“The Marvelous Mrs Maisel” Season 3 Review: Midge Is Going Places, But The Story Is Content With Repeating Itself

So, binging tonight or not?

The last we saw “The Marvelous Mrs Maisel” she was on the path to steer her career onto the big stage and had the offer to open for the celebrated singer of the ‘60s, Shy Baldwin as he toured across America. Her father Abe was on the brink of resigning from his prestigious job at Columbia University. And while Season 3 continues all this, it also rustles up other arcs and chaos, which are either repetitive or don’t really get much far to be worthy of being called an arc, if truth is to be told. 

Season 3 of “The Marvelous Mrs Maisel” opens with Midge Maisel (Rachel Brosnahan) on the roads (again) as she apparently accepted Shy Baldwin’s offer to open for him. She is accompanied by her manager, Susie Myerson (Alex Borstein). Susie has upgraded to actual luggage now but still carries her essentials in a crumpled paper bag, strangely symbolic of the show makers who have certainly promoted themselves to another season of the Emmy-Winning show, but still continue to harp about a done-and-dusted story arc. 

Last we saw Susie, she was mulling over Sophie Lennon’s (Jane Lynch) offer to become her manager as well. So now, we have Susie managing two ladies and boosting their morale to aim to get what they are made for. The scenes are rich as always, giving us a detailed tour of the magic ‘60s carried. One of Shy Baldwin’s tour-stops is Las Vegas and if the extravagant setting doesn’t make you pine for an immediate vacation in the notorious Sin City, well, we’ll be damned! 

But at times, when the comedy seems too been-there-done-that, all that “The Marvelous Mrs Maisel” looks like this time is a very expensive visual tour of different wonderful places. While the previous two seasons had Midge’s rise as a stand-up comedian as the main-arc and several other small stories that were charismatic in their own spot, Season 3 has a lot going on without any particular destination visible on the horizon.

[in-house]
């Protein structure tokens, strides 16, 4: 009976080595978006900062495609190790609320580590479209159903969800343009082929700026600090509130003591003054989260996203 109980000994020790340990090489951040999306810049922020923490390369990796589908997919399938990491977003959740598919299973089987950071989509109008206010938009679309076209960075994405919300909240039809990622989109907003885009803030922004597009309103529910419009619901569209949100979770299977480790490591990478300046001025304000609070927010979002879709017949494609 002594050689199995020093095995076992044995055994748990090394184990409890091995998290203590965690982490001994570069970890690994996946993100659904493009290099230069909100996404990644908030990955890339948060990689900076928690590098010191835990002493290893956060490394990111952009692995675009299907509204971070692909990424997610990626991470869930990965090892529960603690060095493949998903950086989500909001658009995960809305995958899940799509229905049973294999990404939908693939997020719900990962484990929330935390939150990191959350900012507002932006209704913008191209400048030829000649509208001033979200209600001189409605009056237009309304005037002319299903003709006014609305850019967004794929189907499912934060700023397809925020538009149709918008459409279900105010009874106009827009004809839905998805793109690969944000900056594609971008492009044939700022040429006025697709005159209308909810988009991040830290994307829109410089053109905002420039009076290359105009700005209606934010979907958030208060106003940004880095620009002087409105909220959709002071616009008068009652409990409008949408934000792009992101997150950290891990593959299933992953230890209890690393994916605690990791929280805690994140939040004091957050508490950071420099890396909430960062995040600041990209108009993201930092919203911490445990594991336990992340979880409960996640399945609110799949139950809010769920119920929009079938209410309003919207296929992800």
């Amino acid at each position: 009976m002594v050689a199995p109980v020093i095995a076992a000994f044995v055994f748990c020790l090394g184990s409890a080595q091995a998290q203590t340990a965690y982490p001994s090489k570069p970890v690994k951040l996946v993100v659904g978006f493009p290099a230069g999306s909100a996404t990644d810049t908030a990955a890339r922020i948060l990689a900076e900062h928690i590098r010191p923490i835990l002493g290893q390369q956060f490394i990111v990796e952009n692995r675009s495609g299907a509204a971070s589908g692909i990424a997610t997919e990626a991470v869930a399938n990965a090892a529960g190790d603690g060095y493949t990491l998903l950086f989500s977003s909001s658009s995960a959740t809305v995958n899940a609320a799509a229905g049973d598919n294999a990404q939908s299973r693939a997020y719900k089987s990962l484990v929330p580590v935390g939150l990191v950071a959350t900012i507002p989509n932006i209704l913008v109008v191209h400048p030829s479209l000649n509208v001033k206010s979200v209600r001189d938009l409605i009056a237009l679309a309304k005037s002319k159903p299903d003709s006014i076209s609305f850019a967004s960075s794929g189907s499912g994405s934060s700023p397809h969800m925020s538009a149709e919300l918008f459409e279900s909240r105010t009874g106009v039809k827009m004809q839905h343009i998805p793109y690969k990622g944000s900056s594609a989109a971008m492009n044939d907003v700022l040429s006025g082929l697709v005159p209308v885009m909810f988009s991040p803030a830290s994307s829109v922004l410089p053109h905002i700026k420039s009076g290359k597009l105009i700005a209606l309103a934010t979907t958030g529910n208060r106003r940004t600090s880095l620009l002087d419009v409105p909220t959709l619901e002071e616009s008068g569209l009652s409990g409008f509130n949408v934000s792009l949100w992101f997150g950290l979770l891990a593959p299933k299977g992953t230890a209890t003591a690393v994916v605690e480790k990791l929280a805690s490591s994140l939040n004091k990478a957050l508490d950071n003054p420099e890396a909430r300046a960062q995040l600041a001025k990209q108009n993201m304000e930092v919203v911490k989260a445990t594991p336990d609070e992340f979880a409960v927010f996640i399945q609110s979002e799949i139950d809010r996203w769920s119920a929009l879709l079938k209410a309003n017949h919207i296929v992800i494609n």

We see (a lot of) Midge’s ex-husband Joel Maisel (Michael Zegen) who is struggling to do two things- to open a bar in Chinatown and not get involved with his first wife, again. As for Midge’s dad, Abe (four-time Emmy winner Tony Shalhoub), who is unemployed and is in search for something meaningful and mom Rose (Marin Hinkle), they are homeless and living with Joel’s parents (Kevin Pollak and Caroline Aaron) at their new house in Queens. The “sophisticated” couple is practically harassed by the constant chaos, the screaming, the unfiltered profanities yelled at odd hours in the household. 

Midge is literally going places and has a ton of suitors, many gigs to play, on the other hand, Susie is juggling two clients and still getting “aren’t you a man” jokes. So, practically a whole lot of what we have seen already and don’t let us even get started about Sterling K. Brown and how the ace actor had the most underwritten part and was hardly given substantial screen time.

Don’t get us wrong, the series still has its magnetic charisma and the ability to not let you get up till you’ve binge-watched it all but it says a lot when it basically comes down to Brosnahan and Borstein to keep the show afloat with their ever-present talent as well as Luke Kirby who will definitely  win a second guest-actor Emmy for his portrayal as the comedian Lenny Bruce. 

But at the end of it, there is this feeling of being unsatisfied. “The Marvelous Mrs Maisel” gave us Midge, a walking-talking symbol of feminism of the ‘60s who is still, sadly, relatable in the so-called modern era. But the series is showing signs of crumbling under the bars it itself raised as it introduces half-baked arcs, which is strangely echoed by a scene of Midge and Susie in Vegas learning how to play the slots and saying “That shoulda been something!” Yeah, well, it should’ve.

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